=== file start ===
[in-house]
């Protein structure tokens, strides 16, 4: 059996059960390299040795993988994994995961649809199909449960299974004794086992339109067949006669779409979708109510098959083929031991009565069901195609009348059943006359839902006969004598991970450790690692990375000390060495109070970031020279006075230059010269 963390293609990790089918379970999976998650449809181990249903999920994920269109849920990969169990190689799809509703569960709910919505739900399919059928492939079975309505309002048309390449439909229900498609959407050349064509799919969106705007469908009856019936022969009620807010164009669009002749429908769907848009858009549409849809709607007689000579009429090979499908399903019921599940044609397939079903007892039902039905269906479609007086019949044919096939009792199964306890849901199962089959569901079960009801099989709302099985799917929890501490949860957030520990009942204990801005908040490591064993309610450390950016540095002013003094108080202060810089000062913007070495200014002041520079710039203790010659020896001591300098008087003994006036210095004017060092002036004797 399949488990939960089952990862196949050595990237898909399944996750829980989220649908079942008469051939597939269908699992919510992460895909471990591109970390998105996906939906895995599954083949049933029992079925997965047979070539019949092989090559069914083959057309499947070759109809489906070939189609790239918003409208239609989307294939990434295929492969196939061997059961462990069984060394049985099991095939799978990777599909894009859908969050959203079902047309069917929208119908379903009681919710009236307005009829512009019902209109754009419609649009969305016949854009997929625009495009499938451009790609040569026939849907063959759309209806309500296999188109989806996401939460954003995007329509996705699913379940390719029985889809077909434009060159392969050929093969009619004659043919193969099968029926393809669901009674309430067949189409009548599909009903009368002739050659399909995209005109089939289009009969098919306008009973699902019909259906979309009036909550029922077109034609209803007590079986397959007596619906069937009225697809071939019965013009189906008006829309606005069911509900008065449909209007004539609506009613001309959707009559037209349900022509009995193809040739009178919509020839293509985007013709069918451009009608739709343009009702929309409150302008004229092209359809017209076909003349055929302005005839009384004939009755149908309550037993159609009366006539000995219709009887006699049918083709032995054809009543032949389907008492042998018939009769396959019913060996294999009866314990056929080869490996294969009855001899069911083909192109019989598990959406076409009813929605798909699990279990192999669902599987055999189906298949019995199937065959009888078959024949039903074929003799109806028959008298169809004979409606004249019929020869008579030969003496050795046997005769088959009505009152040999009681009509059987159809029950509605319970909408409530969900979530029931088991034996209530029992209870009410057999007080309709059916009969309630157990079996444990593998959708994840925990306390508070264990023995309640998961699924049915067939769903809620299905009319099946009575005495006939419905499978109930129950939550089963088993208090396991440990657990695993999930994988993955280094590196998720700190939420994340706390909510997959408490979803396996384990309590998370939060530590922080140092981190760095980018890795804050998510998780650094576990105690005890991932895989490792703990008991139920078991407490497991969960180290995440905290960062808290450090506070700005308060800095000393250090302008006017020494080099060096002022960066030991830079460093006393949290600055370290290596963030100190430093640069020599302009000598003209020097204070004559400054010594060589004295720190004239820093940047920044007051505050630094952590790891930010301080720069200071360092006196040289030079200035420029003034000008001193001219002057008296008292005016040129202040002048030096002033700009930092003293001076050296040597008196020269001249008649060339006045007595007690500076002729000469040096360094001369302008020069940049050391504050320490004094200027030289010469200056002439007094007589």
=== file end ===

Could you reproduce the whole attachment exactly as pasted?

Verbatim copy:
[in-house]
């Protein structure tokens, strides 16, 4: 059996059960390299040795993988994994995961649809199909449960299974004794086992339109067949006669779409979708109510098959083929031991009565069901195609009348059943006359839902006969004598991970450790690692990375000390060495109070970031020279006075230059010269 963390293609990790089918379970999976998650449809181990249903999920994920269109849920990969169990190689799809509703569960709910919505739900399919059928492939079975309505309002048309390449439909229900498609959407050349064509799919969106705007469908009856019936022969009620807010164009669009002749429908769907848009858009549409849809709607007689000579009429090979499908399903019921599940044609397939079903007892039902039905269906479609007086019949044919096939009792199964306890849901199962089959569901079960009801099989709302099985799917929890501490949860957030520990009942204990801005908040490591064993309610450390950016540095002013003094108080202060810089000062913007070495200014002041520079710039203790010659020896001591300098008087003994006036210095004017060092002036004797 399949488990939960089952990862196949050595990237898909399944996750829980989220649908079942008469051939597939269908699992919510992460895909471990591109970390998105996906939906895995599954083949049933029992079925997965047979070539019949092989090559069914083959057309499947070759109809489906070939189609790239918003409208239609989307294939990434295929492969196939061997059961462990069984060394049985099991095939799978990777599909894009859908969050959203079902047309069917929208119908379903009681919710009236307005009829512009019902209109754009419609649009969305016949854009997929625009495009499938451009790609040569026939849907063959759309209806309500296999188109989806996401939460954003995007329509996705699913379940390719029985889809077909434009060159392969050929093969009619004659043919193969099968029926393809669901009674309430067949189409009548599909009903009368002739050659399909995209005109089939289009009969098919306008009973699902019909259906979309009036909550029922077109034609209803007590079986397959007596619906069937009225697809071939019965013009189906008006829309606005069911509900008065449909209007004539609506009613001309959707009559037209349900022509009995193809040739009178919509020839293509985007013709069918451009009608739709343009009702929309409150302008004229092209359809017209076909003349055929302005005839009384004939009755149908309550037993159609009366006539000995219709009887006699049918083709032995054809009543032949389907008492042998018939009769396959019913060996294999009866314990056929080869490996294969009855001899069911083909192109019989598990959406076409009813929605798909699990279990192999669902599987055999189906298949019995199937065959009888078959024949039903074929003799109806028959008298169809004979409606004249019929020869008579030969003496050795046997005769088959009505009152040999009681009509059987159809029950509605319970909408409530969900979530029931088991034996209530029992209870009410057999007080309709059916009969309630157990079996444990593998959708994840925990306390508070264990023995309640998961699924049915067939769903809620299905009319099946009575005495006939419905499978109930129950939550089963088993208090396991440990657990695993999930994988993955280094590196998720700190939420994340706390909510997959408490979803396996384990309590998370939060530590922080140092981190760095980018890795804050998510998780650094576990105690005890991932895989490792703990008991139920078991407490497991969960180290995440905290960062808290450090506070700005308060800095000393250090302008006017020494080099060096002022960066030991830079460093006393949290600055370290290596963030100190430093640069020599302009000598003209020097204070004559400054010594060589004295720190004239820093940047920044007051505050630094952590790891930010301080720069200071360092006196040289030079200035420029003034000008001193001219002057008296008292005016040129202040002048030096002033700009930092003293001076050296040597008196020269001249008649060339006045007595007690500076002729000469040096360094001369302008020069940049050391504050320490004094200027030289010469200056002439007094007589």